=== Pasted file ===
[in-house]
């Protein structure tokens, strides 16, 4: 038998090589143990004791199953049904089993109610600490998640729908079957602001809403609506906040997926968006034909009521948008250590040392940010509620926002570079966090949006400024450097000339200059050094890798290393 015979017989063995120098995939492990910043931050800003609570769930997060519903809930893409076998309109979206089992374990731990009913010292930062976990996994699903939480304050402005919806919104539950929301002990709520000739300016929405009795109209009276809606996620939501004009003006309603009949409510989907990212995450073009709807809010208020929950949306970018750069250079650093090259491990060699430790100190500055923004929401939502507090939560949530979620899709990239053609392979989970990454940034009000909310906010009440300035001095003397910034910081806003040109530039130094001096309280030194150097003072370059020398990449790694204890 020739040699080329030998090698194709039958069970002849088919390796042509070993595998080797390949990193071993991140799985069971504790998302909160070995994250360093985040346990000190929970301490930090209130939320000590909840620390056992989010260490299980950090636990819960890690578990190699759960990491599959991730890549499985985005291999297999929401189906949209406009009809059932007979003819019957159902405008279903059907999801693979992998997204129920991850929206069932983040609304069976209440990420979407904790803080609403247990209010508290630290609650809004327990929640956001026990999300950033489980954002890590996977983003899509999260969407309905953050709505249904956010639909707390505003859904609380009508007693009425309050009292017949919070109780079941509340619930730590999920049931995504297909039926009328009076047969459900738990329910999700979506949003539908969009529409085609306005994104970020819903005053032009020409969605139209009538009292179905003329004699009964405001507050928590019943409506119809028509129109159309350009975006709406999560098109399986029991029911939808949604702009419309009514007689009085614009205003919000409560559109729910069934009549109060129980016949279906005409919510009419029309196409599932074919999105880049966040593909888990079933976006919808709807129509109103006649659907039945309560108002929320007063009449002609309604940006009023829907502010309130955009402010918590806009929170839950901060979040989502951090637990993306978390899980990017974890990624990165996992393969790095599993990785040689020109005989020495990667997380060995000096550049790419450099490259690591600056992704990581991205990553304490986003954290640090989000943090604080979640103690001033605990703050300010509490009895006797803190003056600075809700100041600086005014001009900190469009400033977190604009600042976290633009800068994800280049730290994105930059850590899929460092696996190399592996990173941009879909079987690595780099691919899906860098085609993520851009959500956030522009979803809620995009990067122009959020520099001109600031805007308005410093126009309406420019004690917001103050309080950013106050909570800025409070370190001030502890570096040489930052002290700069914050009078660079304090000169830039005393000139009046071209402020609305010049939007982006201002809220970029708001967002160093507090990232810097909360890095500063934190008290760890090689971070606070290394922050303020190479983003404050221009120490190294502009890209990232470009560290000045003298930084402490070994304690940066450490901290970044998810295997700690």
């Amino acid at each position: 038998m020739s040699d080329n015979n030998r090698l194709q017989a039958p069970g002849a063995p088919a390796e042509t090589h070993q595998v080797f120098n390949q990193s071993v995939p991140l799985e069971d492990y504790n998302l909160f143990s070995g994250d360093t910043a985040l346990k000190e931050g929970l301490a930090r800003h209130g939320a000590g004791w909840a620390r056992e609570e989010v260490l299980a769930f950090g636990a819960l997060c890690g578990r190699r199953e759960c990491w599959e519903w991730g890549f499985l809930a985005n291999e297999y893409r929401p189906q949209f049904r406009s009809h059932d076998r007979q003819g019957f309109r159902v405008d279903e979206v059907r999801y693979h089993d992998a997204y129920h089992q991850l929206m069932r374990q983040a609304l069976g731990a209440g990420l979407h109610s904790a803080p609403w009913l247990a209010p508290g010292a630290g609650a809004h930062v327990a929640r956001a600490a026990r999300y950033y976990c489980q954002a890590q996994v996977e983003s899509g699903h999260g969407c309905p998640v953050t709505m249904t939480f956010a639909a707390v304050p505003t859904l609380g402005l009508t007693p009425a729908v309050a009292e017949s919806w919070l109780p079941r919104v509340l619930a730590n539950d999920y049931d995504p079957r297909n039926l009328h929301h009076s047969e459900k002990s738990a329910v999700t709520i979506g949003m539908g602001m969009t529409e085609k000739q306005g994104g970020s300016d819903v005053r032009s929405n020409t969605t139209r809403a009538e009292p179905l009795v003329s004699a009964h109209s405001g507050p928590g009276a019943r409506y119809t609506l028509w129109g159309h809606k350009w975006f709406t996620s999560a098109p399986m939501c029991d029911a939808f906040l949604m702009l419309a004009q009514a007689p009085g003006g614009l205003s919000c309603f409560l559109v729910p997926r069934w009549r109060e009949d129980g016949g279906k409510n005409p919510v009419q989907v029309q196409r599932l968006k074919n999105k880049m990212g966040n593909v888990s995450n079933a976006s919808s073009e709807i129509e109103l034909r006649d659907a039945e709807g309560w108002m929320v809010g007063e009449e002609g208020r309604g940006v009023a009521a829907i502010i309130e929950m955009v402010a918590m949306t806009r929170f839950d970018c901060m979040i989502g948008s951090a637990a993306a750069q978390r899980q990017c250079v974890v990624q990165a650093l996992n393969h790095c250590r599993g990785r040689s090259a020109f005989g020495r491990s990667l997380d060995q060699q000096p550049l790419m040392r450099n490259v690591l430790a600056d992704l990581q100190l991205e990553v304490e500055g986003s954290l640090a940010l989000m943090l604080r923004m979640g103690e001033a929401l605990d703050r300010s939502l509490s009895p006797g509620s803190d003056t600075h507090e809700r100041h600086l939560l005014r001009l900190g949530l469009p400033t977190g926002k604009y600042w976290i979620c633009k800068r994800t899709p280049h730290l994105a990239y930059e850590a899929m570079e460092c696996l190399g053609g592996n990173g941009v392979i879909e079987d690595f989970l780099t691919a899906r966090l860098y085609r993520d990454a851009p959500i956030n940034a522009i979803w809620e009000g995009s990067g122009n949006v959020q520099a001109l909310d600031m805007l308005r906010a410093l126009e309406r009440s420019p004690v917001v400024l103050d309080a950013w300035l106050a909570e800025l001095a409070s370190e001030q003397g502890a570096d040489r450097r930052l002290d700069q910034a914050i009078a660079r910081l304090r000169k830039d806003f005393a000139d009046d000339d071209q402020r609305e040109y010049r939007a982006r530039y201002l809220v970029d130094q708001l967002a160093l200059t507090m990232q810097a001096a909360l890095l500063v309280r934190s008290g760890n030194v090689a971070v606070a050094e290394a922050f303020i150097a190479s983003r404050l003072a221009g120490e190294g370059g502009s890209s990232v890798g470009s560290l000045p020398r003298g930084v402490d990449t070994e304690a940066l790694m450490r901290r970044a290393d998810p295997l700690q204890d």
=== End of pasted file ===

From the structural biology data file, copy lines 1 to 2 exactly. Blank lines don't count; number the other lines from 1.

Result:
[in-house]
């Protein structure tokens, strides 16, 4: 038998090589143990004791199953049904089993109610600490998640729908079957602001809403609506906040997926968006034909009521948008250590040392940010509620926002570079966090949006400024450097000339200059050094890798290393 015979017989063995120098995939492990910043931050800003609570769930997060519903809930893409076998309109979206089992374990731990009913010292930062976990996994699903939480304050402005919806919104539950929301002990709520000739300016929405009795109209009276809606996620939501004009003006309603009949409510989907990212995450073009709807809010208020929950949306970018750069250079650093090259491990060699430790100190500055923004929401939502507090939560949530979620899709990239053609392979989970990454940034009000909310906010009440300035001095003397910034910081806003040109530039130094001096309280030194150097003072370059020398990449790694204890 020739040699080329030998090698194709039958069970002849088919390796042509070993595998080797390949990193071993991140799985069971504790998302909160070995994250360093985040346990000190929970301490930090209130939320000590909840620390056992989010260490299980950090636990819960890690578990190699759960990491599959991730890549499985985005291999297999929401189906949209406009009809059932007979003819019957159902405008279903059907999801693979992998997204129920991850929206069932983040609304069976209440990420979407904790803080609403247990209010508290630290609650809004327990929640956001026990999300950033489980954002890590996977983003899509999260969407309905953050709505249904956010639909707390505003859904609380009508007693009425309050009292017949919070109780079941509340619930730590999920049931995504297909039926009328009076047969459900738990329910999700979506949003539908969009529409085609306005994104970020819903005053032009020409969605139209009538009292179905003329004699009964405001507050928590019943409506119809028509129109159309350009975006709406999560098109399986029991029911939808949604702009419309009514007689009085614009205003919000409560559109729910069934009549109060129980016949279906005409919510009419029309196409599932074919999105880049966040593909888990079933976006919808709807129509109103006649659907039945309560108002929320007063009449002609309604940006009023829907502010309130955009402010918590806009929170839950901060979040989502951090637990993306978390899980990017974890990624990165996992393969790095599993990785040689020109005989020495990667997380060995000096550049790419450099490259690591600056992704990581991205990553304490986003954290640090989000943090604080979640103690001033605990703050300010509490009895006797803190003056600075809700100041600086005014001009900190469009400033977190604009600042976290633009800068994800280049730290994105930059850590899929460092696996190399592996990173941009879909079987690595780099691919899906860098085609993520851009959500956030522009979803809620995009990067122009959020520099001109600031805007308005410093126009309406420019004690917001103050309080950013106050909570800025409070370190001030502890570096040489930052002290700069914050009078660079304090000169830039005393000139009046071209402020609305010049939007982006201002809220970029708001967002160093507090990232810097909360890095500063934190008290760890090689971070606070290394922050303020190479983003404050221009120490190294502009890209990232470009560290000045003298930084402490070994304690940066450490901290970044998810295997700690």